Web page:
National Virtual Core Library (NVCL) Building a mineralogy database of Australia

 

Click here to visit the AuScope Discovery Portal where NVCL data sits with GIS.

Detail of an AuScope Hylogger tool which conducts semiquantitative mineralogical scanning in one of Australia’s state and territory geological surveys. Image:  GSWA .

Detail of an AuScope Hylogger tool which conducts semiquantitative mineralogical scanning in one of Australia’s state and territory geological surveys. Image: GSWA.


Imagine an online library filled with mineralogy logs for, and imagery of more than one million metres drill core from all around Australia— a treasure trove for geoscientists to better understand the nation’s geology, and identify parts of it which might be most prospective for mineral deposits.


NVCL

Our NVCL tools, or Hylogger mineral scanning systems, are located in each of the state and territory geological surveys around the country. Staff at these agencies operate equipment, upload data to the AuScope Discovery Portal for open access.

Hyloggers

Six CSIRO-developed HyLogging systems (combining visible and infrared reflectance spectroscopy, robotics, materials-handling and automated mineralogical interpretation) are installed in each of the State and Territory geological surveys and are operated by survey staff to build internal and web-accessible databases for public interrogation to facilitate research.

The current HyLogger-3 generation instruments are configured to recognise oxide and rare earth elements, hydrous silicates (including clays), and anhydrous minerals and mineral groups. 

CSIRO Hylogger scanner. Image:  AuScope Twiki .

CSIRO Hylogger scanner. Image: AuScope Twiki.

Core racks feeding into a CSIRO developed Hylogger scanner. Image: Dr. Jon Huntington.

Core racks feeding into a CSIRO developed Hylogger scanner. Image: Dr. Jon Huntington.

The Spectral Geologist (TSG) Software

The HyLoggers are supported by Australian-developed software known as TSG for the processing, analysis, visualisation and generation of information products comprising a part of the knowledge infrastructure and the basis of the ensuing research. Virtual semi-quantitative descriptions (geocoded digital tables, graphs and multiple resolution images) of the mineralogical composition of drill cores and drill chips are stored in web-accessible relational databases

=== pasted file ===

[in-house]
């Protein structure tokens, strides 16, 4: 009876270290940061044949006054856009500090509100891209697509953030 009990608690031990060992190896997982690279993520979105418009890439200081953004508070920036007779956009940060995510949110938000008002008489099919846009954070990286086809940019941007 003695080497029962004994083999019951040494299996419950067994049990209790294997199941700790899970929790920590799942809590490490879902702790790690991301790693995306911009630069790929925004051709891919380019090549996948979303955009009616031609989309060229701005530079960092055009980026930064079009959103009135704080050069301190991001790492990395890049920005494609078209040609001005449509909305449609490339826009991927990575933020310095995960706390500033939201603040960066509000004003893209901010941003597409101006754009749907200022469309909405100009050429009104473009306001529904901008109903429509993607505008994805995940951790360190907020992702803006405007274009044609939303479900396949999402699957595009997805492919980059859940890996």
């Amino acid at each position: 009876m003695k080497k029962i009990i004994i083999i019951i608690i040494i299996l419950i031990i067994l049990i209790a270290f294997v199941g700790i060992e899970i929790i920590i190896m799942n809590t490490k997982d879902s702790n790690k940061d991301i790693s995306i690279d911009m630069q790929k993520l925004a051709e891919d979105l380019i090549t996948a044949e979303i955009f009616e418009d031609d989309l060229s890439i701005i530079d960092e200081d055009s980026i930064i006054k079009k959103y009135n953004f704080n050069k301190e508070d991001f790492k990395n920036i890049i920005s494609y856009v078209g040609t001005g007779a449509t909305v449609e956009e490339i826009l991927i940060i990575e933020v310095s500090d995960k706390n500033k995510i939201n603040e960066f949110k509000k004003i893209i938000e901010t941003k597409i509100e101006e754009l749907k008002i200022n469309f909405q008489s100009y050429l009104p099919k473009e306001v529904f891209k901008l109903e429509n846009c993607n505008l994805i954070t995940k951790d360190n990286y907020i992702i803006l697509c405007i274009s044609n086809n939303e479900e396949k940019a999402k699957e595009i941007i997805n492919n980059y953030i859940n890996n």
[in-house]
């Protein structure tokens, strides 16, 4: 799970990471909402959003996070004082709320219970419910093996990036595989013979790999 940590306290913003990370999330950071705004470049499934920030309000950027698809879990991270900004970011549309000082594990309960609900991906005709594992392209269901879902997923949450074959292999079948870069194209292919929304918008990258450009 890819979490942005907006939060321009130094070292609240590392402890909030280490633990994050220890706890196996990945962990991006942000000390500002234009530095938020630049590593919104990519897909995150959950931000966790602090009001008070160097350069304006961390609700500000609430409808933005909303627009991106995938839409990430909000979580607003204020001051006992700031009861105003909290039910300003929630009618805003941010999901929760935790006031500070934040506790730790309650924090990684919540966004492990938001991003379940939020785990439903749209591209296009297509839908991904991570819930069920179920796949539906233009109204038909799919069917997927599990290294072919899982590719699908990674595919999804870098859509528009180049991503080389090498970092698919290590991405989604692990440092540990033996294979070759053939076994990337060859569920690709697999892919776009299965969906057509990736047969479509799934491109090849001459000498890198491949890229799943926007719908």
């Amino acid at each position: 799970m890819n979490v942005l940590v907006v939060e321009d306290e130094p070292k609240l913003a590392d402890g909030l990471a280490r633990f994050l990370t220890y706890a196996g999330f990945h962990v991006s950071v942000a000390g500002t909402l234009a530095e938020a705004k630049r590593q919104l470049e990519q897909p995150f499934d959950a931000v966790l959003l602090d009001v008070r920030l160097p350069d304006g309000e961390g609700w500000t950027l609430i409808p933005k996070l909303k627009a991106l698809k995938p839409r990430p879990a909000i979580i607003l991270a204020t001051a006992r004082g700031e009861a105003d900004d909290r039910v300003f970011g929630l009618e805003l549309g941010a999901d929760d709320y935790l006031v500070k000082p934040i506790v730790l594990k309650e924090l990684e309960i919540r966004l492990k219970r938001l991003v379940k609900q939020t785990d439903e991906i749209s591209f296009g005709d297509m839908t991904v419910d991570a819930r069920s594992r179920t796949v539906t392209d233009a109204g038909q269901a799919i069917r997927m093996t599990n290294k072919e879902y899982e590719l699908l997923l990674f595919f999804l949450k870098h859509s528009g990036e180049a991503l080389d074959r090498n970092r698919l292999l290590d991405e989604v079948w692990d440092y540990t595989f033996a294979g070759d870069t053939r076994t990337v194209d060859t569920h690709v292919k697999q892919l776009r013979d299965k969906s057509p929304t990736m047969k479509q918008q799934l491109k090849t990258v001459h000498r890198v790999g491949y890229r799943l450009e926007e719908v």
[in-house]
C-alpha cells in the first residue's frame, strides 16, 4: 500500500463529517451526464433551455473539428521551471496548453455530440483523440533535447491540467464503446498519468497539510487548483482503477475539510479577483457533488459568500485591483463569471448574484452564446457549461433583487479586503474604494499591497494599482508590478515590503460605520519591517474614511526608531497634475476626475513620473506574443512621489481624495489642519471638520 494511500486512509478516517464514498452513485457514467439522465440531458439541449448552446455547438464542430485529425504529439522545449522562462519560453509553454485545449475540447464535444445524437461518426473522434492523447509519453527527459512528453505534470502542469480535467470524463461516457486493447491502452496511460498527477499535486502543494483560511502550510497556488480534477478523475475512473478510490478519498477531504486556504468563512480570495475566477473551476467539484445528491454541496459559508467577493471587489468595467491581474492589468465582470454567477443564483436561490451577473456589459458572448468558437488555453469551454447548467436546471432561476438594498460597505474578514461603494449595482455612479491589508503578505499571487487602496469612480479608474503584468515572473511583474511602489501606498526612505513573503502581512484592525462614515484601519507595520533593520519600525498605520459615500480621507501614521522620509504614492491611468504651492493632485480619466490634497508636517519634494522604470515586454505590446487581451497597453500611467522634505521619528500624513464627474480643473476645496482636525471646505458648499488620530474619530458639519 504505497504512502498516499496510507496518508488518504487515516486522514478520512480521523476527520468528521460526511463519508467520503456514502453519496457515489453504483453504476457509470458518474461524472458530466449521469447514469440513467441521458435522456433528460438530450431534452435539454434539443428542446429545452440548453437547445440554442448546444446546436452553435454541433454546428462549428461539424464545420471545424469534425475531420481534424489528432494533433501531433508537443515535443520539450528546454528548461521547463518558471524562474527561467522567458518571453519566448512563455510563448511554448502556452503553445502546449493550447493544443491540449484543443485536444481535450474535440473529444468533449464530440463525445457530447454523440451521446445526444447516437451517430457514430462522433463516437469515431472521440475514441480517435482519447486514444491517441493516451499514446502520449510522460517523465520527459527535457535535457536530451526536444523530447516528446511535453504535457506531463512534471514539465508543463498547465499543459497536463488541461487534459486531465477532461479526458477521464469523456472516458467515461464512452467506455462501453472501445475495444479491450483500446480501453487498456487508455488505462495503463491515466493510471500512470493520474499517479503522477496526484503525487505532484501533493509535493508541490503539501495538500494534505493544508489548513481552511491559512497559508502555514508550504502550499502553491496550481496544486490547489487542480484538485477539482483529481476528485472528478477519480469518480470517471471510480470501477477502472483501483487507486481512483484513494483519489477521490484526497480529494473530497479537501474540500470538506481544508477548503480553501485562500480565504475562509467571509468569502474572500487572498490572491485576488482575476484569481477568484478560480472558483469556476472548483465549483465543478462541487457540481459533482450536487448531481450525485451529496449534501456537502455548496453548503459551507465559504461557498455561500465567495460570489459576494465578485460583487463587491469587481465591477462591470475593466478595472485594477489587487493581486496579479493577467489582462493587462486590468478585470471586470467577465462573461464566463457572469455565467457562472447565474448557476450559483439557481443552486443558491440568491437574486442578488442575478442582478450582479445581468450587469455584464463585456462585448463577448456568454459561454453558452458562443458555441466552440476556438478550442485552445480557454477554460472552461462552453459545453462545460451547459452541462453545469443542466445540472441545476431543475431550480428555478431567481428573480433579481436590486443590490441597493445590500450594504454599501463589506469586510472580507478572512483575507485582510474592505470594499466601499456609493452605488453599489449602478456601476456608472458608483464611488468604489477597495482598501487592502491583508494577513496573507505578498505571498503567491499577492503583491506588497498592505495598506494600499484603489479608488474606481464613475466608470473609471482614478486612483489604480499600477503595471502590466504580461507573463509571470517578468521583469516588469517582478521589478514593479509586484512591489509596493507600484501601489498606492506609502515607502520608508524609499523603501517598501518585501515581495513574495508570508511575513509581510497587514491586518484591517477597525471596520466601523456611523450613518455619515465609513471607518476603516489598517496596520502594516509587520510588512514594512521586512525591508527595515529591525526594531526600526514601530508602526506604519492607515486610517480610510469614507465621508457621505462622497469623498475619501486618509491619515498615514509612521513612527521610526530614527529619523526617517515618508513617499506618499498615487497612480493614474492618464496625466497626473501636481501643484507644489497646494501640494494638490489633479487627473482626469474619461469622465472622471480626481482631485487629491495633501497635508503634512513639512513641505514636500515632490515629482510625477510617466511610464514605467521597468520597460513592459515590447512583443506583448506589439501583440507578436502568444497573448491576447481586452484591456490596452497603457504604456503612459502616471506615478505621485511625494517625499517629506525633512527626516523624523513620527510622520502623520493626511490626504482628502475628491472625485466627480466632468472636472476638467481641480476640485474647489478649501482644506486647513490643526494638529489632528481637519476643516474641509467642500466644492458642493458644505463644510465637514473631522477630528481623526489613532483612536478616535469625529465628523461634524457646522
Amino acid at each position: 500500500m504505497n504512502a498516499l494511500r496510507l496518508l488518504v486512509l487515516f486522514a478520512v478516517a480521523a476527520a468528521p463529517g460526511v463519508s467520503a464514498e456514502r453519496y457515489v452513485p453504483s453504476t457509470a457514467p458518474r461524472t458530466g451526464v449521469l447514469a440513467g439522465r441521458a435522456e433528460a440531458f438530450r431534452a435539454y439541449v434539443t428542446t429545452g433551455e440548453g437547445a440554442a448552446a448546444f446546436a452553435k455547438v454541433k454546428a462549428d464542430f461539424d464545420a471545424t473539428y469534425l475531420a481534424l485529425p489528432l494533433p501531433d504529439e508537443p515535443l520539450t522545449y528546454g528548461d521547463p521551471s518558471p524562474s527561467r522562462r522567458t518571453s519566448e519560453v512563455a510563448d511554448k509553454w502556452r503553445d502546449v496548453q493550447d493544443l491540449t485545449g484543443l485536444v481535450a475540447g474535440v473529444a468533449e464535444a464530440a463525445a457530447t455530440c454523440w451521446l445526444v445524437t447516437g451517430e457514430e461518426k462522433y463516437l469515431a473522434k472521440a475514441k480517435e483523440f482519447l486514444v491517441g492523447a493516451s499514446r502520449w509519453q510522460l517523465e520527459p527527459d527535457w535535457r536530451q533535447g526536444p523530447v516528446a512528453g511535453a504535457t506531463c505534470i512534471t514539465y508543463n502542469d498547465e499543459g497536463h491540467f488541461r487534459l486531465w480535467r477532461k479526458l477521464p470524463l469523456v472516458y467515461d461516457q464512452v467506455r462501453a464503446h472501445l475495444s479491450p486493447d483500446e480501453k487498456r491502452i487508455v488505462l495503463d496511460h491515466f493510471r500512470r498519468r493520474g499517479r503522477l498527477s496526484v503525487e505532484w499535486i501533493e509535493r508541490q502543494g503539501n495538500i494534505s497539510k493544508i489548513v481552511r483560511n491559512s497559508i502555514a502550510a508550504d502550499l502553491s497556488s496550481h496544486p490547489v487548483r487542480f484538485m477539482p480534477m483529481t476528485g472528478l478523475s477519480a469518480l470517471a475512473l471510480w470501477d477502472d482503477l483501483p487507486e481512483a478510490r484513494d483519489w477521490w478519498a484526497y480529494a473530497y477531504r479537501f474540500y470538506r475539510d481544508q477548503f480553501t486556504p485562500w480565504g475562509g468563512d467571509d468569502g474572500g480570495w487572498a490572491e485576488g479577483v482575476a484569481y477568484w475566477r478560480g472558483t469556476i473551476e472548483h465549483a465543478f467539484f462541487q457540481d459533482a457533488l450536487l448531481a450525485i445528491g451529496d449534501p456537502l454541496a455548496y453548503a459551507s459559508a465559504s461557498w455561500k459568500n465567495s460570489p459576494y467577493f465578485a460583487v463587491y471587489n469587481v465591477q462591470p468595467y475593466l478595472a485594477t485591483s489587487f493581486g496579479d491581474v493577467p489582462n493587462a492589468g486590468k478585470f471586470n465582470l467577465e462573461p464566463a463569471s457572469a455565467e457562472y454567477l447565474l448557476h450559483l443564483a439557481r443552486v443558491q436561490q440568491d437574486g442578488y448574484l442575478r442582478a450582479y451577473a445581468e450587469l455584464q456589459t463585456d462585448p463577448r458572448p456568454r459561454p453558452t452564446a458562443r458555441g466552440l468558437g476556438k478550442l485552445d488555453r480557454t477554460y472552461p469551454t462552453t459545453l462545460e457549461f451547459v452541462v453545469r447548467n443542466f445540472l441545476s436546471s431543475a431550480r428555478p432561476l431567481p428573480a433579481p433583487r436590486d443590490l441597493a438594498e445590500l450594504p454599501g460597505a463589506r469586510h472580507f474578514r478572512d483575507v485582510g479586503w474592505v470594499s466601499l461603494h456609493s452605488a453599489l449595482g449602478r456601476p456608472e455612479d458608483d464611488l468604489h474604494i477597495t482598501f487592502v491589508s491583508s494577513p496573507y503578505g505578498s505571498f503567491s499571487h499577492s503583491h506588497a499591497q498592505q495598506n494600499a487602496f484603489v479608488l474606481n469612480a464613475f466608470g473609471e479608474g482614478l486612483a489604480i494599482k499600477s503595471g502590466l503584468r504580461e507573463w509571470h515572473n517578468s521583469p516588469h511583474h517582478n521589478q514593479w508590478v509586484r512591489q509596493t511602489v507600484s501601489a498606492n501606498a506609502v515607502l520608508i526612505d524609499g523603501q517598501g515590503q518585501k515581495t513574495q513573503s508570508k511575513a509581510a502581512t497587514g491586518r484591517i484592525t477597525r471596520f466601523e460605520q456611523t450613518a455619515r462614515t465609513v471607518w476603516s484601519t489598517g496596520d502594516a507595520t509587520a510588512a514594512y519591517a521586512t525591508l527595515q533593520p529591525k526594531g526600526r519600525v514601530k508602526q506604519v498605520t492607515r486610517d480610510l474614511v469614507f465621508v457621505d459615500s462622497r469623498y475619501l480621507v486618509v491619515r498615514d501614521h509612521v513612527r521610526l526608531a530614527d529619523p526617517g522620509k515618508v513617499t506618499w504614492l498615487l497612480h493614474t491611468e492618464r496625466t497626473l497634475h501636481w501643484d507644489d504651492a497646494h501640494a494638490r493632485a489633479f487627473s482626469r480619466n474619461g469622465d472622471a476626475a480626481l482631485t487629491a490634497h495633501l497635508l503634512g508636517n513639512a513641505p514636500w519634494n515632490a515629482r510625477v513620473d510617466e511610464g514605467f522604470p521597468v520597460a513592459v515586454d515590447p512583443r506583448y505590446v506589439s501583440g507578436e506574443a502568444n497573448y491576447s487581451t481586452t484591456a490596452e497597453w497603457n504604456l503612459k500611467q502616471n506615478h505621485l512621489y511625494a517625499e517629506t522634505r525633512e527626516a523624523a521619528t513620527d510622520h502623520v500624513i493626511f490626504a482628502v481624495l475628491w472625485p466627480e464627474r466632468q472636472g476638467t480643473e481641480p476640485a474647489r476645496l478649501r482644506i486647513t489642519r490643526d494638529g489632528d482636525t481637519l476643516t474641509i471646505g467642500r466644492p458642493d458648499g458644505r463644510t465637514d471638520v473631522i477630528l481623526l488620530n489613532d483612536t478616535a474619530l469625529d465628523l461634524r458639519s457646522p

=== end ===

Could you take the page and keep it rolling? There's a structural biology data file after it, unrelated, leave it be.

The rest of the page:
Copies of the processed TSG drill-hole files are also be available upon application to each Survey NVCL custodian. An early demonstration web site is available at NVCL CSIRO

Log screen in CSIRO’s The Spectral Geologist (TSG) software. Image:  TSG .

Log screen in CSIRO’s The Spectral Geologist (TSG) software. Image: TSG.

Workshops

Hylogger staff run regular workshops across Australia to educate geoscientists about how to benefit from NVCL in research, mining and minerals exploration. Find the next one in your state.


 

Achievements

Using the HyLoggers, in excess of 1,000,000 metres of drill core from over a 3,000 drill holes has been scanned to date across the seven Survey jurisdictions and the data made available through the AuScope project. The infrastructure has been successfully deployed and is being used operationally and routinely in all survey jurisdictions resulting in new geological knowledge that is being documented and used by each survey, students and academic researchers, industry researchers and explorers.

Following successful establishment of the infrastructure, six geological surveys have continued to fund the maintenance and operations of the NVCL infrastructure, publish results, and train staff with support from the CSIRO. This contribution from jurisdictions is significant because the infrastructure is a new innovation system and each NVCL node requires on average 2.5 people for the operation of the equipment; instrument operators, interpreting geologists, IT specialists and managers.

The total cost of these operations in 2012/13 averaged $286,000 per Survey per annum and $1,757,000 across all Surveys per annum. As the value of more detailed geological knowledge from drilling accrues both within the Geological Surveys and externally, the number of second generation users is increasing, including the number of student projects. The deployment of the unique thermal infrared, anhydrous mineral capability has, in particular, continued to lead to new research outcomes, opportunities and take-up.

The co-registered imaging and integrated wavelengths of the HyLogging Systems make them globally unique and has led to overseas interest and the deployment of a system at the University in Chile in Santiago. Earlier model HyLogging Systems are also to be found in Geological Surveys and commercial laboratories in Mexico, China, South Africa and Australia. 

Check out recent achievements made by the geological surveys of Western Australia and South Australia.

 

 

PROGRAM LEADER
Dr. Carsten Laukamp
CSIRO Mineral Resources

COLLABORATORS
Geological Surveys of
NSW, QLD, VIC, WA, TAS and NT and SA.

DURATION
Since 2006

QUICK LINKS
NVCL CSIRO
The Spectral Geologist